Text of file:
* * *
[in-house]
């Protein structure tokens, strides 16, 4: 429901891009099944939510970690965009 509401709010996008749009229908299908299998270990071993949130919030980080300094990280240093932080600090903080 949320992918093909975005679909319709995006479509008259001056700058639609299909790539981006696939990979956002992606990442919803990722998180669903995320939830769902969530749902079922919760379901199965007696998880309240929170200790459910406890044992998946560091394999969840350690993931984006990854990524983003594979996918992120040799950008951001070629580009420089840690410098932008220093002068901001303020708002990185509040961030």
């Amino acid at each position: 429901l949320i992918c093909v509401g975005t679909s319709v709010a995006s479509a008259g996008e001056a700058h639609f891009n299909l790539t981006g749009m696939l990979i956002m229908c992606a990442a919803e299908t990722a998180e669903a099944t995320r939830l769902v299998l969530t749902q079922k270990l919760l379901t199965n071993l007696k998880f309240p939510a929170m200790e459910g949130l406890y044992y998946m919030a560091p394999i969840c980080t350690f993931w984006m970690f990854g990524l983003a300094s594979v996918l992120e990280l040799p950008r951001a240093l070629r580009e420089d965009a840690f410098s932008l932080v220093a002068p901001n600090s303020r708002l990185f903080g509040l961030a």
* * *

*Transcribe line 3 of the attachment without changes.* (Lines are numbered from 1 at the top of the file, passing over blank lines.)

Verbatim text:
């Amino acid at each position: 429901l949320i992918c093909v509401g975005t679909s319709v709010a995006s479509a008259g996008e001056a700058h639609f891009n299909l790539t981006g749009m696939l990979i956002m229908c992606a990442a919803e299908t990722a998180e669903a099944t995320r939830l769902v299998l969530t749902q079922k270990l919760l379901t199965n071993l007696k998880f309240p939510a929170m200790e459910g949130l406890y044992y998946m919030a560091p394999i969840c980080t350690f993931w984006m970690f990854g990524l983003a300094s594979v996918l992120e990280l040799p950008r951001a240093l070629r580009e420089d965009a840690f410098s932008l932080v220093a002068p901001n600090s303020r708002l990185f903080g509040l961030a």